Up and Coming
5 Breakout Ceramics and Glass Artists From This Year’s RCA Showcase
Something kind of special is happening in the Ceramics and Glass program at London’s Royal Collage of Art. We can remember a time when the RCA was churning out future furniture design stars like Max Lamb, Martino Gamper, and Raw-Edges, but in the last few years, the locus of talent seems to have shifted to those “it” mediums. (Remember these? And these?) So this year we’re cutting right to the chase and featuring our favorite projects from the department of Ceramics and Glass, which this year offered up everything from terrazzo-style bowls made from recycled clay fragments, to Zen-like ribbed glass works, to jars made from tiny glass granules that resemble bubbling foam. Take note of these names — we expect you’ll be hearing a lot more from them.
Chinese-born designer Jinya Zhao has created two collections of glassware, both of which sit somewhere between art and design. In one, soft curved frosted glass balances upon angular metal forms; in the other, vessels are stacked with opaque and layered blown glass to deliberately obscure the interior. Both explore the subtle relationship between color, form, and structure, and how different glass treatments can influence a viewer’s perception and emotional response.
There is perhaps no greater overused material right now than clay aggregate but Ho Lai’s unevenly shaped vessels still manage to seem fresh. (We especially like the one that resembles funfetti.) Each piece is meant to reference the fading state of the human body, the aggregates representing the cells, atoms, and molecules Lai pulls from microscopic images, medical illustrations, and cross-section diagrams.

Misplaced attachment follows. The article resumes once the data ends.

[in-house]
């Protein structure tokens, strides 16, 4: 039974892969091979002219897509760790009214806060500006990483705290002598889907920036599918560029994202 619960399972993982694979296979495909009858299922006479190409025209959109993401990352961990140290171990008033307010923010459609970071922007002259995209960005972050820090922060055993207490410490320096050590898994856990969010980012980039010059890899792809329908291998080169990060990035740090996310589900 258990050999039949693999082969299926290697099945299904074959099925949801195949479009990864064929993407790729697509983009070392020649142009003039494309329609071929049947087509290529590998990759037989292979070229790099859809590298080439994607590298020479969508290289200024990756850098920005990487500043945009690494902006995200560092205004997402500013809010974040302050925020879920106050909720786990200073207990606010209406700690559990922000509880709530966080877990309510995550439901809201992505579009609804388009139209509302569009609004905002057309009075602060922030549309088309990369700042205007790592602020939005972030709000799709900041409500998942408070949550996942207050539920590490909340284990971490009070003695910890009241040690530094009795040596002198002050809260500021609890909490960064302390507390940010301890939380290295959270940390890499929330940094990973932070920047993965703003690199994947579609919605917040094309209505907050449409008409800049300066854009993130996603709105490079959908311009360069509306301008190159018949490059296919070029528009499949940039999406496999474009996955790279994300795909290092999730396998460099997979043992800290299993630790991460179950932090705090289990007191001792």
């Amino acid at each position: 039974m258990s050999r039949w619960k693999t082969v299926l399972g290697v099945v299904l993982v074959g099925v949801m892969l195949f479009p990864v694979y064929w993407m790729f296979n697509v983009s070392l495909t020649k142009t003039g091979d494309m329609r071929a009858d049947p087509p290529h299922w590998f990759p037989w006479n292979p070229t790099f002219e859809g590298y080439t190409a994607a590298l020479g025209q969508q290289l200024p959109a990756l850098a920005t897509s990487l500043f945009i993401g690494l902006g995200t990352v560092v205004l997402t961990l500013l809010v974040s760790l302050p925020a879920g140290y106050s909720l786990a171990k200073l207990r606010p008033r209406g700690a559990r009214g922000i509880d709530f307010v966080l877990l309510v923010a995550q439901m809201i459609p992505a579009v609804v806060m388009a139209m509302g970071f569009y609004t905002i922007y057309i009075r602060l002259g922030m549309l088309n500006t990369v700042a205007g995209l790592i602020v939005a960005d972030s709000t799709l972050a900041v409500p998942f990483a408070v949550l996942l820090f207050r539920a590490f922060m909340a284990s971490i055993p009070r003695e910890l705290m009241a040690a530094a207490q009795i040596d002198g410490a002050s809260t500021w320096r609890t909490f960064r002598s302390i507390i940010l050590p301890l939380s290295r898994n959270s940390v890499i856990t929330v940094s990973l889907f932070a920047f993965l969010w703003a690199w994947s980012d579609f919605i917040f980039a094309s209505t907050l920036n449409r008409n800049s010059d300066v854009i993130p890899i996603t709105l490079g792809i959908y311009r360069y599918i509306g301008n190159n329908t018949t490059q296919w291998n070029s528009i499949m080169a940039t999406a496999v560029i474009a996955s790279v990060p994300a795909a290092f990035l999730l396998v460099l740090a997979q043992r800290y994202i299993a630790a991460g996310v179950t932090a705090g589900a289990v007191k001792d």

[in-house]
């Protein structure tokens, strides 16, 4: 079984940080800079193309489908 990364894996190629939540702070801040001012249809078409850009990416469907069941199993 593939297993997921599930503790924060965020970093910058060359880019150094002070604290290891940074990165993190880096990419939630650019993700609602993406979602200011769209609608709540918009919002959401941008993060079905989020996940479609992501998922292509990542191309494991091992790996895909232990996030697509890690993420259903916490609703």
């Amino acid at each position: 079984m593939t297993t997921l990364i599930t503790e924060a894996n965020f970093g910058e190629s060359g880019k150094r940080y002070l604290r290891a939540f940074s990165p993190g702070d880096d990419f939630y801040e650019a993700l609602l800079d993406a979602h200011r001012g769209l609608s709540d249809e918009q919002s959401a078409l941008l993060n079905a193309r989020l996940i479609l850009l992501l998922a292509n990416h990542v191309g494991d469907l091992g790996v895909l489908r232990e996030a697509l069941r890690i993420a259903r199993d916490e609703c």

In Joshua Kerley’s experimental shapes and jars, each body is formed from tiny glass frit balls that are fused together inside a mold in a kiln, making the final piece resemble something like packing foam. Jar lids are cast including an additive which creates bubbles during the casting process, also giving the glass a foam-like appearance. “Glassmaking has a rich and fertile heritage of imitating other materials — particularly those of higher value and status,” Kerley explains. “I utilize the transformative power and metamorphic capabilities of glass to emulate the physical characteristics of other materials; however, by referencing lower-value, modest materials, I aim to challenge the orthodoxies of material hierarchy, value, and status.”
Questioning consumption and society’s desire for newness, Hojung Kim explores a method of recycling by which fragments of clay are remade into smoothly finished porcelain and stoneware bowls with streaky, terrazzo-like color drifting across the forms. Using a mix of traditional craft techniques and contemporary methods, the vessels explore movement and harmony, offering up brilliant hues including sky blue and multi-colored orange.
Seeing an opportunity for a more intuitive interaction with the materials we live with, Yuxun Ye — who received professional glass training at China’s Academy of Art — uses textural ribbed glass forms to manipulate objects and light in a series of functional objects including vases, pen holders, and lamps. Manipulating the optic quality of glass through refraction, he transforms both object and material, disrupting the viewer’s visual perspective.